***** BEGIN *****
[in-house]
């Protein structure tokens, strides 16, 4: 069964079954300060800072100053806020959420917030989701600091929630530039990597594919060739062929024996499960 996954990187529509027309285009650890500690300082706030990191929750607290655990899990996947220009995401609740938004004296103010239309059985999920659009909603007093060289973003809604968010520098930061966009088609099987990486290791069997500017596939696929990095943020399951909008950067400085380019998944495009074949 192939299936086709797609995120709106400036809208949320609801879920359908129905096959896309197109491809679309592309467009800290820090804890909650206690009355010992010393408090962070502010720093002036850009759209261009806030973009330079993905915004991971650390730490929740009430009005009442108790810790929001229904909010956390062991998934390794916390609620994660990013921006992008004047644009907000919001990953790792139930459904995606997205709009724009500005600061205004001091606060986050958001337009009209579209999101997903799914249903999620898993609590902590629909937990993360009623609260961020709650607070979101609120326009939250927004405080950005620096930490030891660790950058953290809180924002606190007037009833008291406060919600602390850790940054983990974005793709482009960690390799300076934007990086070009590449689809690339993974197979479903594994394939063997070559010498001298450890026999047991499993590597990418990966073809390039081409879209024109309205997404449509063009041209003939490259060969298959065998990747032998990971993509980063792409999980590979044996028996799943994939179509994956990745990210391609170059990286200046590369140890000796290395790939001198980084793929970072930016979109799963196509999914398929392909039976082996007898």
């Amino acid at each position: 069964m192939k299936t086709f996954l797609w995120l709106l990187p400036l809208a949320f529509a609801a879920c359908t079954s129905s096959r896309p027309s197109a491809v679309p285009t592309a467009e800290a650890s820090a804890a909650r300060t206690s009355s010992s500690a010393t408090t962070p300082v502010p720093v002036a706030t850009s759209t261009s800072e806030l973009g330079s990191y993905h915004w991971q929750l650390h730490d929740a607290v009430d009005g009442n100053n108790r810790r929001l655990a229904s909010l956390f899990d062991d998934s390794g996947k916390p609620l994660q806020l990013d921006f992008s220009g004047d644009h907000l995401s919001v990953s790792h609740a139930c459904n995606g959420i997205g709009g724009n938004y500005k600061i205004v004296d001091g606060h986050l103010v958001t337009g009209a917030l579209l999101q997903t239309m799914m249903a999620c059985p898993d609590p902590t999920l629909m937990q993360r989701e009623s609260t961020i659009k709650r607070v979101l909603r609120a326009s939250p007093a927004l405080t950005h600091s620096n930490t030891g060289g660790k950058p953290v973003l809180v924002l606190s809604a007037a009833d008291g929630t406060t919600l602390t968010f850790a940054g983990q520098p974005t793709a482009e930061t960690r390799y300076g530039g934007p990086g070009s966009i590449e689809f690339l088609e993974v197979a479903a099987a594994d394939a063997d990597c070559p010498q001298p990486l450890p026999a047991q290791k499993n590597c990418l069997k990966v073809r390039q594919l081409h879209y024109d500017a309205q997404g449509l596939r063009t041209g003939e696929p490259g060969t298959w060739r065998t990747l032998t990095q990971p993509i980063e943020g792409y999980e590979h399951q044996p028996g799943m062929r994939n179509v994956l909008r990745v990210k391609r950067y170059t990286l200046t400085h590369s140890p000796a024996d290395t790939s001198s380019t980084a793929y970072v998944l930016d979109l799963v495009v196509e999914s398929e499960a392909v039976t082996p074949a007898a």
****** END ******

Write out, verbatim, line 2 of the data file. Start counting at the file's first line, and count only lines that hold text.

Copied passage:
């Protein structure tokens, strides 16, 4: 069964079954300060800072100053806020959420917030989701600091929630530039990597594919060739062929024996499960 996954990187529509027309285009650890500690300082706030990191929750607290655990899990996947220009995401609740938004004296103010239309059985999920659009909603007093060289973003809604968010520098930061966009088609099987990486290791069997500017596939696929990095943020399951909008950067400085380019998944495009074949 192939299936086709797609995120709106400036809208949320609801879920359908129905096959896309197109491809679309592309467009800290820090804890909650206690009355010992010393408090962070502010720093002036850009759209261009806030973009330079993905915004991971650390730490929740009430009005009442108790810790929001229904909010956390062991998934390794916390609620994660990013921006992008004047644009907000919001990953790792139930459904995606997205709009724009500005600061205004001091606060986050958001337009009209579209999101997903799914249903999620898993609590902590629909937990993360009623609260961020709650607070979101609120326009939250927004405080950005620096930490030891660790950058953290809180924002606190007037009833008291406060919600602390850790940054983990974005793709482009960690390799300076934007990086070009590449689809690339993974197979479903594994394939063997070559010498001298450890026999047991499993590597990418990966073809390039081409879209024109309205997404449509063009041209003939490259060969298959065998990747032998990971993509980063792409999980590979044996028996799943994939179509994956990745990210391609170059990286200046590369140890000796290395790939001198980084793929970072930016979109799963196509999914398929392909039976082996007898």